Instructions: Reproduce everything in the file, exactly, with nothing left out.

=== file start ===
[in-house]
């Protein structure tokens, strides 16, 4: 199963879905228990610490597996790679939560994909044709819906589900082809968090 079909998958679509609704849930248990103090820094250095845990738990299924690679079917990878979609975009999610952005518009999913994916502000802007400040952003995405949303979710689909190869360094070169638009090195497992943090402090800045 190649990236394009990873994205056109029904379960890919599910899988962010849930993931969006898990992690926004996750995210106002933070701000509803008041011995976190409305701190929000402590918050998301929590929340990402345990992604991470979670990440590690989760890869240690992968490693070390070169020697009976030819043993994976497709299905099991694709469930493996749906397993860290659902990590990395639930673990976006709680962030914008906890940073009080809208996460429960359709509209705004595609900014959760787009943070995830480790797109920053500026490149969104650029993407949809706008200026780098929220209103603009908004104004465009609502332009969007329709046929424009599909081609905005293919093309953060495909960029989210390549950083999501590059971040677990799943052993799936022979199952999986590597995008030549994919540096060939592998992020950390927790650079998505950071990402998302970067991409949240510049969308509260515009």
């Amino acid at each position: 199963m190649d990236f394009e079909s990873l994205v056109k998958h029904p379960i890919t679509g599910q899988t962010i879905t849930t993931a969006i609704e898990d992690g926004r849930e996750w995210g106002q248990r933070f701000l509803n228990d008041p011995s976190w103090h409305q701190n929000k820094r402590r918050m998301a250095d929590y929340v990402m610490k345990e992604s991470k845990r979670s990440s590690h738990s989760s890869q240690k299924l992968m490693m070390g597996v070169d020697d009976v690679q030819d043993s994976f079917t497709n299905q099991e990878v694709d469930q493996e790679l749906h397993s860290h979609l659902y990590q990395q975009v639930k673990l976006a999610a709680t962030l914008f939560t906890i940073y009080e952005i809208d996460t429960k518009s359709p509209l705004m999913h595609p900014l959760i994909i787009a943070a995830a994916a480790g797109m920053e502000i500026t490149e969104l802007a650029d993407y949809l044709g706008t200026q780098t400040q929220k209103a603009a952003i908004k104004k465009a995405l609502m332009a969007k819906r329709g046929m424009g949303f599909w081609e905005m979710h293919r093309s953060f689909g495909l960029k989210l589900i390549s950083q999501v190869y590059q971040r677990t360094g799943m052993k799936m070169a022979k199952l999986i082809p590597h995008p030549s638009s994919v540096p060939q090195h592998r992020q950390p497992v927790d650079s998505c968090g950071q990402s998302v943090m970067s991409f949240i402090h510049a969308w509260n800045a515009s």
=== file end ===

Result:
[in-house]
């Protein structure tokens, strides 16, 4: 199963879905228990610490597996790679939560994909044709819906589900082809968090 079909998958679509609704849930248990103090820094250095845990738990299924690679079917990878979609975009999610952005518009999913994916502000802007400040952003995405949303979710689909190869360094070169638009090195497992943090402090800045 190649990236394009990873994205056109029904379960890919599910899988962010849930993931969006898990992690926004996750995210106002933070701000509803008041011995976190409305701190929000402590918050998301929590929340990402345990992604991470979670990440590690989760890869240690992968490693070390070169020697009976030819043993994976497709299905099991694709469930493996749906397993860290659902990590990395639930673990976006709680962030914008906890940073009080809208996460429960359709509209705004595609900014959760787009943070995830480790797109920053500026490149969104650029993407949809706008200026780098929220209103603009908004104004465009609502332009969007329709046929424009599909081609905005293919093309953060495909960029989210390549950083999501590059971040677990799943052993799936022979199952999986590597995008030549994919540096060939592998992020950390927790650079998505950071990402998302970067991409949240510049969308509260515009």
């Amino acid at each position: 199963m190649d990236f394009e079909s990873l994205v056109k998958h029904p379960i890919t679509g599910q899988t962010i879905t849930t993931a969006i609704e898990d992690g926004r849930e996750w995210g106002q248990r933070f701000l509803n228990d008041p011995s976190w103090h409305q701190n929000k820094r402590r918050m998301a250095d929590y929340v990402m610490k345990e992604s991470k845990r979670s990440s590690h738990s989760s890869q240690k299924l992968m490693m070390g597996v070169d020697d009976v690679q030819d043993s994976f079917t497709n299905q099991e990878v694709d469930q493996e790679l749906h397993s860290h979609l659902y990590q990395q975009v639930k673990l976006a999610a709680t962030l914008f939560t906890i940073y009080e952005i809208d996460t429960k518009s359709p509209l705004m999913h595609p900014l959760i994909i787009a943070a995830a994916a480790g797109m920053e502000i500026t490149e969104l802007a650029d993407y949809l044709g706008t200026q780098t400040q929220k209103a603009a952003i908004k104004k465009a995405l609502m332009a969007k819906r329709g046929m424009g949303f599909w081609e905005m979710h293919r093309s953060f689909g495909l960029k989210l589900i390549s950083q999501v190869y590059q971040r677990t360094g799943m052993k799936m070169a022979k199952l999986i082809p590597h995008p030549s638009s994919v540096p060939q090195h592998r992020q950390p497992v927790d650079s998505c968090g950071q990402s998302v943090m970067s991409f949240i402090h510049a969308w509260n800045a515009s």